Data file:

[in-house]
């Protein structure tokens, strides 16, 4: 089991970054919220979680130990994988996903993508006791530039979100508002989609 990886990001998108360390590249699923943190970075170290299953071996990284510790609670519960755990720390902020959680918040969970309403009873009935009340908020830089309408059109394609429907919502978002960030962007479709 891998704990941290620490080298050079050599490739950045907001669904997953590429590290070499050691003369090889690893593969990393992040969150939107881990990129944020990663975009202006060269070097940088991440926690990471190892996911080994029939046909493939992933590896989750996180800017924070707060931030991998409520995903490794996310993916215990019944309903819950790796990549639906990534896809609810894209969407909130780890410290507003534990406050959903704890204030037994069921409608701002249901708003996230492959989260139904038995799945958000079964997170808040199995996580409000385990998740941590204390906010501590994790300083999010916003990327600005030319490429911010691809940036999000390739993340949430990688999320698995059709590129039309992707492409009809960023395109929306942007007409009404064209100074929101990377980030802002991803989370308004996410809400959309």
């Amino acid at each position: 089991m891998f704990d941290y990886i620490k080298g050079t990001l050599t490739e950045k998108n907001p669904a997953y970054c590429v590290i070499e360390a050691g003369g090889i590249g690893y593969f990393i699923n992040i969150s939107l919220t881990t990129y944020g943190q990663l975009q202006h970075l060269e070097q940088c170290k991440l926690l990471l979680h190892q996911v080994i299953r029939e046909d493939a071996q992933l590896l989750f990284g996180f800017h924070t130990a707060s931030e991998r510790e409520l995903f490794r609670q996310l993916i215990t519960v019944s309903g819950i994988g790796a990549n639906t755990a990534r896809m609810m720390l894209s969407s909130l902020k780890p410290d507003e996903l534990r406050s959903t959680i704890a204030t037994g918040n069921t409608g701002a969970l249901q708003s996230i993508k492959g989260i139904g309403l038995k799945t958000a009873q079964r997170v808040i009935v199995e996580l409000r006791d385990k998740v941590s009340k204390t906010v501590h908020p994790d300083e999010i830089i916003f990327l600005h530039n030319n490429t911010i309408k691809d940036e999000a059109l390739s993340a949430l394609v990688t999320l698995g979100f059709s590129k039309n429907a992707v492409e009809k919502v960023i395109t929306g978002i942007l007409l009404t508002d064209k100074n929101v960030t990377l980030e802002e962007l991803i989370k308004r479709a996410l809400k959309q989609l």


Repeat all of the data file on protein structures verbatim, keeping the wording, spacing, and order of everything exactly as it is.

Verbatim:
[in-house]
């Protein structure tokens, strides 16, 4: 089991970054919220979680130990994988996903993508006791530039979100508002989609 990886990001998108360390590249699923943190970075170290299953071996990284510790609670519960755990720390902020959680918040969970309403009873009935009340908020830089309408059109394609429907919502978002960030962007479709 891998704990941290620490080298050079050599490739950045907001669904997953590429590290070499050691003369090889690893593969990393992040969150939107881990990129944020990663975009202006060269070097940088991440926690990471190892996911080994029939046909493939992933590896989750996180800017924070707060931030991998409520995903490794996310993916215990019944309903819950790796990549639906990534896809609810894209969407909130780890410290507003534990406050959903704890204030037994069921409608701002249901708003996230492959989260139904038995799945958000079964997170808040199995996580409000385990998740941590204390906010501590994790300083999010916003990327600005030319490429911010691809940036999000390739993340949430990688999320698995059709590129039309992707492409009809960023395109929306942007007409009404064209100074929101990377980030802002991803989370308004996410809400959309």
């Amino acid at each position: 089991m891998f704990d941290y990886i620490k080298g050079t990001l050599t490739e950045k998108n907001p669904a997953y970054c590429v590290i070499e360390a050691g003369g090889i590249g690893y593969f990393i699923n992040i969150s939107l919220t881990t990129y944020g943190q990663l975009q202006h970075l060269e070097q940088c170290k991440l926690l990471l979680h190892q996911v080994i299953r029939e046909d493939a071996q992933l590896l989750f990284g996180f800017h924070t130990a707060s931030e991998r510790e409520l995903f490794r609670q996310l993916i215990t519960v019944s309903g819950i994988g790796a990549n639906t755990a990534r896809m609810m720390l894209s969407s909130l902020k780890p410290d507003e996903l534990r406050s959903t959680i704890a204030t037994g918040n069921t409608g701002a969970l249901q708003s996230i993508k492959g989260i139904g309403l038995k799945t958000a009873q079964r997170v808040i009935v199995e996580l409000r006791d385990k998740v941590s009340k204390t906010v501590h908020p994790d300083e999010i830089i916003f990327l600005h530039n030319n490429t911010i309408k691809d940036e999000a059109l390739s993340a949430l394609v990688t999320l698995g979100f059709s590129k039309n429907a992707v492409e009809k919502v960023i395109t929306g978002i942007l007409l009404t508002d064209k100074n929101v960030t990377l980030e802002e962007l991803i989370k308004r479709a996410l809400k959309q989609l």